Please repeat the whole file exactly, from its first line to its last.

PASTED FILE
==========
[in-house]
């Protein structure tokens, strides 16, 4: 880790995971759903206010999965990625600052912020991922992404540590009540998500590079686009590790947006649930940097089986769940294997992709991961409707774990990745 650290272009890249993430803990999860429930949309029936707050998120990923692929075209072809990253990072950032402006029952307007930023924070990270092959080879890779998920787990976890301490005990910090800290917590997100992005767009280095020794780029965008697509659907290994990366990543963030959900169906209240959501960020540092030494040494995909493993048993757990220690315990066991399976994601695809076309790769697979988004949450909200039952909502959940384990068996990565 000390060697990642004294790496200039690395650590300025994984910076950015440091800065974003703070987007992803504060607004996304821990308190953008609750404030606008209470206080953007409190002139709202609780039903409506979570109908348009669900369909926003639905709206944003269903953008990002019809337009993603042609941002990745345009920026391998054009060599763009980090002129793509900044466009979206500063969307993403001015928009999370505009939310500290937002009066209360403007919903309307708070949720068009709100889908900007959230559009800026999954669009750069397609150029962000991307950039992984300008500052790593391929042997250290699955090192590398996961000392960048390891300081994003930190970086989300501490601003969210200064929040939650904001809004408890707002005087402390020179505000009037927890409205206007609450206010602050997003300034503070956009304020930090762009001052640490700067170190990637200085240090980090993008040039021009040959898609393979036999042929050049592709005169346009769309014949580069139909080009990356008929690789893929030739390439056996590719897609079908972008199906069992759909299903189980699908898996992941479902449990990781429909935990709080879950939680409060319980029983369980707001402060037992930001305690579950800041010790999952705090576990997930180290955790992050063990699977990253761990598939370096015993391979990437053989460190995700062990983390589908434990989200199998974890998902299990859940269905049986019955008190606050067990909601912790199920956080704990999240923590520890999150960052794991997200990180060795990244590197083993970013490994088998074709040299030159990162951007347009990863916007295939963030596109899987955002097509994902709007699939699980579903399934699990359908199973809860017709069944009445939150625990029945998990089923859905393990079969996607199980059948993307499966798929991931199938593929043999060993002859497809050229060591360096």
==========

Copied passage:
[in-house]
């Protein structure tokens, strides 16, 4: 880790995971759903206010999965990625600052912020991922992404540590009540998500590079686009590790947006649930940097089986769940294997992709991961409707774990990745 650290272009890249993430803990999860429930949309029936707050998120990923692929075209072809990253990072950032402006029952307007930023924070990270092959080879890779998920787990976890301490005990910090800290917590997100992005767009280095020794780029965008697509659907290994990366990543963030959900169906209240959501960020540092030494040494995909493993048993757990220690315990066991399976994601695809076309790769697979988004949450909200039952909502959940384990068996990565 000390060697990642004294790496200039690395650590300025994984910076950015440091800065974003703070987007992803504060607004996304821990308190953008609750404030606008209470206080953007409190002139709202609780039903409506979570109908348009669900369909926003639905709206944003269903953008990002019809337009993603042609941002990745345009920026391998054009060599763009980090002129793509900044466009979206500063969307993403001015928009999370505009939310500290937002009066209360403007919903309307708070949720068009709100889908900007959230559009800026999954669009750069397609150029962000991307950039992984300008500052790593391929042997250290699955090192590398996961000392960048390891300081994003930190970086989300501490601003969210200064929040939650904001809004408890707002005087402390020179505000009037927890409205206007609450206010602050997003300034503070956009304020930090762009001052640490700067170190990637200085240090980090993008040039021009040959898609393979036999042929050049592709005169346009769309014949580069139909080009990356008929690789893929030739390439056996590719897609079908972008199906069992759909299903189980699908898996992941479902449990990781429909935990709080879950939680409060319980029983369980707001402060037992930001305690579950800041010790999952705090576990997930180290955790992050063990699977990253761990598939370096015993391979990437053989460190995700062990983390589908434990989200199998974890998902299990859940269905049986019955008190606050067990909601912790199920956080704990999240923590520890999150960052794991997200990180060795990244590197083993970013490994088998074709040299030159990162951007347009990863916007295939963030596109899987955002097509994902709007699939699980579903399934699990359908199973809860017709069944009445939150625990029945998990089923859905393990079969996607199980059948993307499966798929991931199938593929043999060993002859497809050229060591360096």